, but the real bottleneck is network IO, not disk IO, and how many Comcast internet plans are going to keep up with 7000 x N
messages per second, where N
is the total number of nodes? If you take the message size to be 260 bytes (credit to u/juanjux
's packet-sniffing skills
), and the number of nodes to be 1000, that's 1.8 GB/s. Also, if you consider that at least two messages will need to be exchanged with every node (one for the sending wallet, one for the receiving), the network requirements per node becomes 3.6 GB/s. This requirement applies to both the download and upload bandwidth, since in addition to receiving votes from other nodes, you have to announce your own vote to all of them as well. Maybe with multicasting upload requirements can be relaxed, but the overall story is the same: you almost want to convince small players not to run their own nodes, so N
doesn't grow too large. Hence, the lack of dividends.
So, if we're resigned to running Raiblocks from corporate supernodes in the future, we might want to ask ourselves, why is decentralization so important anyway? For 99.9% of the cases, I actually think it won't matter. People just want their transactions to complete in a low-cost and timely fashion. And that's why I think Ripple and Raiblocks on their current trajectories have bright futures. They are the petty cash of the future. But for bulk wealth storage, you want decentralization because it makes it hard for any one entity to gain control over your money. No government will be able to step in and freeze your funds if you're Wikileaks or a political dissident when your cryptocurrency network is hosted on millions of computers scattered across the internet. I know the millions number sounds outlandish given that Bitcoin itself has fewer than 12k nodes at present, but that's my vision for the future. And I hope that by the end of this essay, you'll agree it's plausible.
The main benefit of sharding is that it allows nodes to divide the task of hosting the ledger into smaller chunks, reducing the per-node bandwidth requirements to achieve a certain Tps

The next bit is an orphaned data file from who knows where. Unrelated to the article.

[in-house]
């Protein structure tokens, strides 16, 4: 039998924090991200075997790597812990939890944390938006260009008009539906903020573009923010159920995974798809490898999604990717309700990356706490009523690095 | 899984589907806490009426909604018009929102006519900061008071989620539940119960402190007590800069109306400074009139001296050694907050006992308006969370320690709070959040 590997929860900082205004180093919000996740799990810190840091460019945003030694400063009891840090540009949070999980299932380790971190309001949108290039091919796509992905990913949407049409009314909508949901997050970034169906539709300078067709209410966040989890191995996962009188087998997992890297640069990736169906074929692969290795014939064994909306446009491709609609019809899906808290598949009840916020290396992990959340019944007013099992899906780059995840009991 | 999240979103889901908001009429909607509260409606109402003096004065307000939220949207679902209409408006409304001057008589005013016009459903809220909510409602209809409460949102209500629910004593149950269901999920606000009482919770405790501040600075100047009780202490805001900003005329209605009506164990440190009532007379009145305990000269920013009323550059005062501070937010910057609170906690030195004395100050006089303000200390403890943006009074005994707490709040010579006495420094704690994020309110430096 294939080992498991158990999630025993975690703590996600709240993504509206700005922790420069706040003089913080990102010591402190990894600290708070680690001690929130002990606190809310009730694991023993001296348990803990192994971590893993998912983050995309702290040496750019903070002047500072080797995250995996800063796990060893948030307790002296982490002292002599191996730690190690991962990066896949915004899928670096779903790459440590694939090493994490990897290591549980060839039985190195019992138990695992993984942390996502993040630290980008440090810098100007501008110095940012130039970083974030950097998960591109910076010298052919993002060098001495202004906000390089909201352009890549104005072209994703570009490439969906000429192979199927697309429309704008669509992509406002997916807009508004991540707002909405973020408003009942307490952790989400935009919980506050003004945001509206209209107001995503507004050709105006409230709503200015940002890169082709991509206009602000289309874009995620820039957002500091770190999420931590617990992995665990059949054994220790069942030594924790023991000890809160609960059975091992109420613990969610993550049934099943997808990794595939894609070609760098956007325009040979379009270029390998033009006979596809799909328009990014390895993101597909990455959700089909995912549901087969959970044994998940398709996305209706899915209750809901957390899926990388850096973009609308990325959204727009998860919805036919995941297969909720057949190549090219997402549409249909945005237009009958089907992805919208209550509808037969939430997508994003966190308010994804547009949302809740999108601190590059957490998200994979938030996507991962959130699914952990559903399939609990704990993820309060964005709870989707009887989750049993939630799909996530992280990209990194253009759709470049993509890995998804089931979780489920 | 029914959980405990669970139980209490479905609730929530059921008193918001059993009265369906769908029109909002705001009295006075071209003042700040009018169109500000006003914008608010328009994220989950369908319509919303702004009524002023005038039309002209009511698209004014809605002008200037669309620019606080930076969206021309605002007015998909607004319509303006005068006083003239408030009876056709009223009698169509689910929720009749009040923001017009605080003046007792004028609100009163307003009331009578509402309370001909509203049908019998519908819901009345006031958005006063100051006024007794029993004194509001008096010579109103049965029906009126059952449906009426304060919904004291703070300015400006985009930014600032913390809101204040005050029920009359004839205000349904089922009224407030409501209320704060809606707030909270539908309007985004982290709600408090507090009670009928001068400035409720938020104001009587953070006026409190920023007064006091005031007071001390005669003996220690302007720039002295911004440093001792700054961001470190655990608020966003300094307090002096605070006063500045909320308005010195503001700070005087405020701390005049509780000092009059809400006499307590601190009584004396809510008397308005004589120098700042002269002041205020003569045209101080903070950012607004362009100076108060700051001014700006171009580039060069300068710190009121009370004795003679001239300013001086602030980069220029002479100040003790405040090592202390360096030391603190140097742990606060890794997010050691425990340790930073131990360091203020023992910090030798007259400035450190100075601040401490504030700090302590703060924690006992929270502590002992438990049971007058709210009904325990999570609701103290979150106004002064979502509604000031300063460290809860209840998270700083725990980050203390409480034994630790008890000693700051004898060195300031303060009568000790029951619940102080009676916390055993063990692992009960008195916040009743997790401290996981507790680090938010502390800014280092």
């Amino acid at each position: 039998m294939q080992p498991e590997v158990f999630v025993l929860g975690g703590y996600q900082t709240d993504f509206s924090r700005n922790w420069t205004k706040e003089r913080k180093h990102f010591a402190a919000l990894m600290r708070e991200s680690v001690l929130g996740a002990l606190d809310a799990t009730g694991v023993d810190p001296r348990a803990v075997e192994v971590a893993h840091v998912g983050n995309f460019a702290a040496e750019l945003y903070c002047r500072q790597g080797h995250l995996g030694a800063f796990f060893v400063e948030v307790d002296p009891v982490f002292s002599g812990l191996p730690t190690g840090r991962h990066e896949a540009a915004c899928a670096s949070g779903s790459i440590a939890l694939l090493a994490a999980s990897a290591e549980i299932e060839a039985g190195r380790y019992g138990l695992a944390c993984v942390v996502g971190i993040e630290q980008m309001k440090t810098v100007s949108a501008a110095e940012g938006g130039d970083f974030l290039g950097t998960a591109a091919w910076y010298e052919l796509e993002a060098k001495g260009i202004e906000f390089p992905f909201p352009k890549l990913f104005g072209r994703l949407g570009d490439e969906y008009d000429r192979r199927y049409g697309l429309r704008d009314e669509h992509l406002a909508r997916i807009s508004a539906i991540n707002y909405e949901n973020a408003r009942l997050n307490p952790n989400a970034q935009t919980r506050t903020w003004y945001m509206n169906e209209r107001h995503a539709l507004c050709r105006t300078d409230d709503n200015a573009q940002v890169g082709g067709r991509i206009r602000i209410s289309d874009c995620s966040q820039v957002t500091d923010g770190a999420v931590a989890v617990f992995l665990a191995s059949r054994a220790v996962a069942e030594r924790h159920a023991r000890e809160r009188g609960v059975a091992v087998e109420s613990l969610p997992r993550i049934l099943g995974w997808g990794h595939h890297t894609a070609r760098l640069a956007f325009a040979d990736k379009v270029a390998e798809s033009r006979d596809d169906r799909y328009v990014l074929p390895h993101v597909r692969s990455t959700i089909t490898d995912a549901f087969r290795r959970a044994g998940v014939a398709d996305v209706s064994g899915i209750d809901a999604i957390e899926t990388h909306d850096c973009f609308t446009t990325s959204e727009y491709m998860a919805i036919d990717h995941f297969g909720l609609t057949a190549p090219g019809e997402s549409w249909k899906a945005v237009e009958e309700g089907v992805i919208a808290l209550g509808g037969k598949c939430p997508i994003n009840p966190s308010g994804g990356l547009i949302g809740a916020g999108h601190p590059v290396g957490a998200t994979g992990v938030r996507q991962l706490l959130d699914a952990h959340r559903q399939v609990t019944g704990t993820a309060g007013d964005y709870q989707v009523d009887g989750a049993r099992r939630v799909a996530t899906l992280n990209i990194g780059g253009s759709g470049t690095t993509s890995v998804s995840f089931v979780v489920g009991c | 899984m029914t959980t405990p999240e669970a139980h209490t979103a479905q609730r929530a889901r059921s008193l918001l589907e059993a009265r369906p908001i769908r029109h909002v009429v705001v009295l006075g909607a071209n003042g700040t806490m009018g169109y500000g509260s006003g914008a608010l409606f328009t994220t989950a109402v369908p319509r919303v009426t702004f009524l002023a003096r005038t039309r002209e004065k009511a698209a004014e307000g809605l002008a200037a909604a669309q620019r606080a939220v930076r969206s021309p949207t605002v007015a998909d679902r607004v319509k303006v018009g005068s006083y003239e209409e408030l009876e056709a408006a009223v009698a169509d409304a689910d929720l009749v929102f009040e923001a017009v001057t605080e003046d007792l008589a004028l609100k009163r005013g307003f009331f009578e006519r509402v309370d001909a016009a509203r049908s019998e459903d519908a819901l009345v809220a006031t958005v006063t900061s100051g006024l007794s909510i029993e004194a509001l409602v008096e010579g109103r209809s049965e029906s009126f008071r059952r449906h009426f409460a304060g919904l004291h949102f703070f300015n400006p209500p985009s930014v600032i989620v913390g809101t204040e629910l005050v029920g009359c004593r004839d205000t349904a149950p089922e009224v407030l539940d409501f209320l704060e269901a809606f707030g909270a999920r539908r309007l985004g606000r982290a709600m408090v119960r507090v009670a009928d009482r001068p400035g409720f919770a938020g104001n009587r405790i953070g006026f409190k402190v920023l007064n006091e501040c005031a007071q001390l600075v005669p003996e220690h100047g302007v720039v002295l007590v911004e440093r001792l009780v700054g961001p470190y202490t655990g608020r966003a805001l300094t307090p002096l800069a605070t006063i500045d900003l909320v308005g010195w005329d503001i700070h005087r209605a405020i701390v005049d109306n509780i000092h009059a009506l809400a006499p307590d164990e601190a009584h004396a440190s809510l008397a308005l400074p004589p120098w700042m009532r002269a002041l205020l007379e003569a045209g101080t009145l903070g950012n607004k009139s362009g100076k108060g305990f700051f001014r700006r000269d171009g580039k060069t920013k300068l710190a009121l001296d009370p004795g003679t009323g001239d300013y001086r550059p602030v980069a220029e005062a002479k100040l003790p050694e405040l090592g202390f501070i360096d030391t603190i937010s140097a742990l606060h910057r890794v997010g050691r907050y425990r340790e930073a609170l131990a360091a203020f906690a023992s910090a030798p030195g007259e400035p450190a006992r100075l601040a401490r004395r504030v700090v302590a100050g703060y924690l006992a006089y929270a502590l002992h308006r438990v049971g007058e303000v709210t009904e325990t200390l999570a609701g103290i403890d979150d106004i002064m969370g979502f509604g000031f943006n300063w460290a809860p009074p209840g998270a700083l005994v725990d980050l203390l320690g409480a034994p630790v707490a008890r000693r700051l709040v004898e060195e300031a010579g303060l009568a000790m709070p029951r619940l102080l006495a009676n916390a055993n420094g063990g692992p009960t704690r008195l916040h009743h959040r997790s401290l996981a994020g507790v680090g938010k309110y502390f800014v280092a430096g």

. I'll show that this benefit comes without having to sacrifice ledger redundancy, so long as sufficient nodes can be recruited. One disadvantage that must be noted is the increased overhead of coordinating a large number of nodes subscribed to partial ledgers. At the very least, nodes will need to know how wealthy other nodes are for voting purposes. However, I don't see how an up-to-the-second update of nodal wealth is necessary, since wealth changes on the timescale of months, if not years. It should be sufficient to conduct a role call once every few weeks to update nodes on who the other nodes are and to impart information about wealth and ledger subscriptions. Nonetheless, in principle this overhead means it is still possible to have too many nodes even with sharding.
Raiblocks has a unique advantage over single-chain cryptocoins in that each wallet address is already its own blockchain. This makes it especially amenable to sharding, since each wallet can already be thought of as its own shard! You just need a clever algorithm to decide which nodes subscribe to which wallets. For the purposes of this analysis, I assume a random subscription, so that for example if both you and I subscribe to 10% of the ledger, our subscriptions are probabilistically independent, and we intersect on roughly one percent of the total wallet space. I will also assume that all nodes are identical to each other in bandwidth, though in practice I think each node's owner should decide how much bandwidth he is willing to commit, letting the node's software dynamically adjust its P
to maintain the desired bandwidth, where P